The Walking Deadspin: Why the site’s meltdown was inevitable
Welcome to the latest edition of Ad Age Publisher’s Brief, our roundup of news from the world of content producers across digital and print.
The Walking Deadspin
The current drama at Deadspin is strangely boring for having been preordained and endlessly telegraphed in advance. As Marc Tracy of The New York Times reports in a story headlined “Stick to Sports? No Way. Deadspin Journalists Quit en Masse,”
On Monday, the journalists at the freewheeling website Deadspin were instructed by its owners to stick to sports. On Tuesday, the site’s interim editor in chief, Barry Petchesky, was fired for refusing to obey that order. On Wednesday many longtime staff members quit in protest, hurling Deadspin into chaos. At least eight Deadspin journalists announced their resignations on Twitter, casting doubt on the future of one of the most popular digital properties owned by G/O Media...
Background: In April, venture capital firm Great Hill Partners acquired Gizmodo Media Group (GMG) from Univision Communications (the terms were not disclosed) and thereafter branded its collection of websites G/O Media. Back in 2016, Univision had bought a bunch of former Gawker Media properties—including flagship Gizmodo, as well as Deadspin, Jezebel and Jalopnik (but not Gawker itself)—in a bankruptcy auction, and rechristened them the Gizmodo Media Group. But Univision quickly had buyer’s remorse. GMG’s unionized staffers weren’t happy with their new overlords, and that disdain boiled over in a post published under the catch-all “Special Projects Desk” rubric in May 2018 with the headline “Univision Is A Fucking Mess.”
When the Great Hill team took over in April of this year, there was such an immediate and obvious culture clash that I published a column headlined “It probably won’t be long before Team Gizmodo savages its new owners” (subhead: “Great Hill Partners, brace yourselves”). And ... yup. In August, “This Is How Things Work Now At G/O Media,” by Laura Wagner, was published on Deadspin (Wagner, who was among those who quit this week, had been the lead author on the “Univision Is A Fucking Mess” post back at Univision).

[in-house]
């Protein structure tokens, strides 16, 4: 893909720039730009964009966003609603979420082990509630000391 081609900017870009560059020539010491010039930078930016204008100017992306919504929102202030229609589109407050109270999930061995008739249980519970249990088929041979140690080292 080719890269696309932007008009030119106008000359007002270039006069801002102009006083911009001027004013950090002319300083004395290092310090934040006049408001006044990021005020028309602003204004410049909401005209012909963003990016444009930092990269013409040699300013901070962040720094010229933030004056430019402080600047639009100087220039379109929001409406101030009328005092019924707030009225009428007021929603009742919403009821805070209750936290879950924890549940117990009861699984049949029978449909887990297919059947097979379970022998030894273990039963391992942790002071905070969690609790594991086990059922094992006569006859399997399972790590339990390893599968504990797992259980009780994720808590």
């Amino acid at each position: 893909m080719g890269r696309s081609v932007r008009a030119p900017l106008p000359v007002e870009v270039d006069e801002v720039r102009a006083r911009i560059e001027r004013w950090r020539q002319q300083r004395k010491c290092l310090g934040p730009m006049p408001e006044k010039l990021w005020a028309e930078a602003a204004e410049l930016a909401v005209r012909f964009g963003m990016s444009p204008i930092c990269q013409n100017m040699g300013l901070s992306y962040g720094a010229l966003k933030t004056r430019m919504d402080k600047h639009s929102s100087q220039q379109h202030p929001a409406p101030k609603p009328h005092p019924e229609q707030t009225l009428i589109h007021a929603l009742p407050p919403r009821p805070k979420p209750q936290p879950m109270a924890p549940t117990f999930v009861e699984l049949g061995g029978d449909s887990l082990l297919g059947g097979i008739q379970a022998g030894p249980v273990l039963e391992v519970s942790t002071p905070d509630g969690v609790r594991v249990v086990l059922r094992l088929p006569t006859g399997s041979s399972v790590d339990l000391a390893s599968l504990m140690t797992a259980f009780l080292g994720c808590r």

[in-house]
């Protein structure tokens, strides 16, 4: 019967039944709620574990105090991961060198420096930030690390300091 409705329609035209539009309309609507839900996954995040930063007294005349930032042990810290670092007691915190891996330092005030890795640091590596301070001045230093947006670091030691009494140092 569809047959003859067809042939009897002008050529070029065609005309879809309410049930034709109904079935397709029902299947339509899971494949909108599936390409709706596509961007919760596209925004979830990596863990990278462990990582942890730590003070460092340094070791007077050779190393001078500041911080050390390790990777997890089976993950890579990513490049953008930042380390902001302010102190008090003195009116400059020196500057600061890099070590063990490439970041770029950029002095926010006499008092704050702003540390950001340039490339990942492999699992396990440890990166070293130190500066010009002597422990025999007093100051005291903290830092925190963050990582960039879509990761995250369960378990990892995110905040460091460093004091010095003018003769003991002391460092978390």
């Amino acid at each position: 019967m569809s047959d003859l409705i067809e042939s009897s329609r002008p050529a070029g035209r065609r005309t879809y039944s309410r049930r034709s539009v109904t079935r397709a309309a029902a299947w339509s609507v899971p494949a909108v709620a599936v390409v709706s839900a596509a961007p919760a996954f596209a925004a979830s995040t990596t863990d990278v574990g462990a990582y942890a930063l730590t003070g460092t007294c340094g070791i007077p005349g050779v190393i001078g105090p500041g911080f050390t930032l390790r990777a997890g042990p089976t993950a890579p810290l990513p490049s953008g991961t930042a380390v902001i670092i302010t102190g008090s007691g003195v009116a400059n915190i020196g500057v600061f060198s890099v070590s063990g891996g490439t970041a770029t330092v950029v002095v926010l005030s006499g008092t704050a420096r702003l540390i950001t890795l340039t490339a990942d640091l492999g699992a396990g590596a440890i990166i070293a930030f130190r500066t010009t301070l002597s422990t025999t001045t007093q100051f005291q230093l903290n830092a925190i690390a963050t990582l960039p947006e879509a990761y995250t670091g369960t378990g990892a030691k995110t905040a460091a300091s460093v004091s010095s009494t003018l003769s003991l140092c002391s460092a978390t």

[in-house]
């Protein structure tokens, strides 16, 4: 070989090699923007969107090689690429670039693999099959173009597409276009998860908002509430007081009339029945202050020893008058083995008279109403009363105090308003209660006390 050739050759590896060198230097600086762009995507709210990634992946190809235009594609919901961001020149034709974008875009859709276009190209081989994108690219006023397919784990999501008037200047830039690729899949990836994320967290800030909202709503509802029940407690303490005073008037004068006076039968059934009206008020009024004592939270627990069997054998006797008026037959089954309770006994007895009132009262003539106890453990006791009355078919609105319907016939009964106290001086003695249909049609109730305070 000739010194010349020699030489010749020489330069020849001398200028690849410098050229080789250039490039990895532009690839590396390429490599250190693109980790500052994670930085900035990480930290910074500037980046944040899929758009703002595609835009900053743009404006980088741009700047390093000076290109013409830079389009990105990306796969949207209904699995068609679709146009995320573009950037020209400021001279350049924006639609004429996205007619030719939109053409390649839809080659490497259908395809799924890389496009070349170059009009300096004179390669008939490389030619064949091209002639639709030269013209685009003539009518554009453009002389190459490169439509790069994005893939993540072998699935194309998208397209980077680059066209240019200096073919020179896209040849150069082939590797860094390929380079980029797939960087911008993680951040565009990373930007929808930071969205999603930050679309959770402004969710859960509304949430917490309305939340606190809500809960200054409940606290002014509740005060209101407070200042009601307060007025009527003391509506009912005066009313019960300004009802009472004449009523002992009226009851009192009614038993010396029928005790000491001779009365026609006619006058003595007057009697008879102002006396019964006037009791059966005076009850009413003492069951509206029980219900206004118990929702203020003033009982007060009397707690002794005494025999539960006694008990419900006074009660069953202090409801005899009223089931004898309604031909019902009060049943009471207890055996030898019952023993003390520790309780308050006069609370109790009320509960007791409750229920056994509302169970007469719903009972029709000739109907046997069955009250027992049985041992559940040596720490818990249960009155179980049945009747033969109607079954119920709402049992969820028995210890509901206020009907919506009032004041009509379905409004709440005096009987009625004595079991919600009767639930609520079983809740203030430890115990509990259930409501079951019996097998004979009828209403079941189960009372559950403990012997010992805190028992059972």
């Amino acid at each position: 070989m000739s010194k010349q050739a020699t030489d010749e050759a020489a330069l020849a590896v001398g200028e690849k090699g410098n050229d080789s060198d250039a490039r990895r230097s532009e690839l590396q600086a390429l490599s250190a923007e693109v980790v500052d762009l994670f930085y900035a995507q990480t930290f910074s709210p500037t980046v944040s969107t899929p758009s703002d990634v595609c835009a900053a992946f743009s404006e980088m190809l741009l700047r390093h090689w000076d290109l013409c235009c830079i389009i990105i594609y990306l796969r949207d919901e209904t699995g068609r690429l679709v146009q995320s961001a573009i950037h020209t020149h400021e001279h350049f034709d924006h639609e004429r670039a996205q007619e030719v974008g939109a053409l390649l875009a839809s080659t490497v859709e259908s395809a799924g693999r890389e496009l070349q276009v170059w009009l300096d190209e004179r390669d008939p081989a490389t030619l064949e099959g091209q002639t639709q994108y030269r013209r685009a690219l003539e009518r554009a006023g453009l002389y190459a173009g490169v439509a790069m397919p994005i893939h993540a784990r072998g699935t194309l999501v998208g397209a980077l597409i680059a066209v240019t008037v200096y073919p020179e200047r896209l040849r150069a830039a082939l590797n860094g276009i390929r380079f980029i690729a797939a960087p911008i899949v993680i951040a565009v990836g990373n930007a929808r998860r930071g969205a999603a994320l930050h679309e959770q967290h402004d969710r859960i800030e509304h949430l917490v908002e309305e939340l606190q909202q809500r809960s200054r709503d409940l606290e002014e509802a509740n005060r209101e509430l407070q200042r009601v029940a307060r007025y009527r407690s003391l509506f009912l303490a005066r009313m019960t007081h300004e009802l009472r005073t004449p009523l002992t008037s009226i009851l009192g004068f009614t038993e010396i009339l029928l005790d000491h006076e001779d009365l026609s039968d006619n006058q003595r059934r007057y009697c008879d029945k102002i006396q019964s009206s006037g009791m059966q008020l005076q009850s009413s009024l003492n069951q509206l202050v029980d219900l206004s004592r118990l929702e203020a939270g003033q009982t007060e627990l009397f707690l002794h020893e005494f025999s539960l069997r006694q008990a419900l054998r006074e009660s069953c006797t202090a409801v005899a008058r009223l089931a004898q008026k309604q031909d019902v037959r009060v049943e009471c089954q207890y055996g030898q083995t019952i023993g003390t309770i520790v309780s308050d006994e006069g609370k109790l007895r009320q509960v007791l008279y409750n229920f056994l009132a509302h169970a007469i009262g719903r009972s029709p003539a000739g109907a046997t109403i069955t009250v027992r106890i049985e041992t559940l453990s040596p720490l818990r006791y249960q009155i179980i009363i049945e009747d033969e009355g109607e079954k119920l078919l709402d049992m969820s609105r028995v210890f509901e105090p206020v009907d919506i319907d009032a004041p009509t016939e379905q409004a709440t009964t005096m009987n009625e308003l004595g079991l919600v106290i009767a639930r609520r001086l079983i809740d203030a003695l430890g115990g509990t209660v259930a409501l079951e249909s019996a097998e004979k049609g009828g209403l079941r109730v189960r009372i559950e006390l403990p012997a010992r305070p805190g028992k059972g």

The “How Things Work Now” story sure wasn’t about sports; it depicted G/O Media management, under CEO Jim Spanfeller, as a bunch of clubby, clueless and (mostly) old white guys.
But back to this week: On Monday, Maxwell Tani of The Daily Beast published a post headlined “G/O Media Tells Deadspin Staff in Leaked Memo: Stick to Sports,” and on Tuesday Deadspin issued an operatic “fuck you” to management by making “Woman Furiously Shits On Floor Of Tim Hortons, Throws It At Employees” the lead story on its homepage; that post, originally published back in May 2018, also wasn’t about sports—but it was about revenge (the Tim Hortons pooper was apparently mad about not being allowed to use the bathroom).
Since we’re talking about the media industry in 2019, no subtlety is required. In an ideal (dystopian) world, G/O Media would have told its staffers they could no longer use the office bathrooms, and Deadspinners and other G/O staffers would have then started pooping all over the place. (Perhaps that can be worked into the Lifetime movie version of this saga via writer’s embellishment.)
Even without literal pooping, though, poop-related imagery is making its way into the greater media narrative about the Deadspin meltdown. As Alex Shephard of The New Republic writes in a post titled “After Deadspin,” published this morning,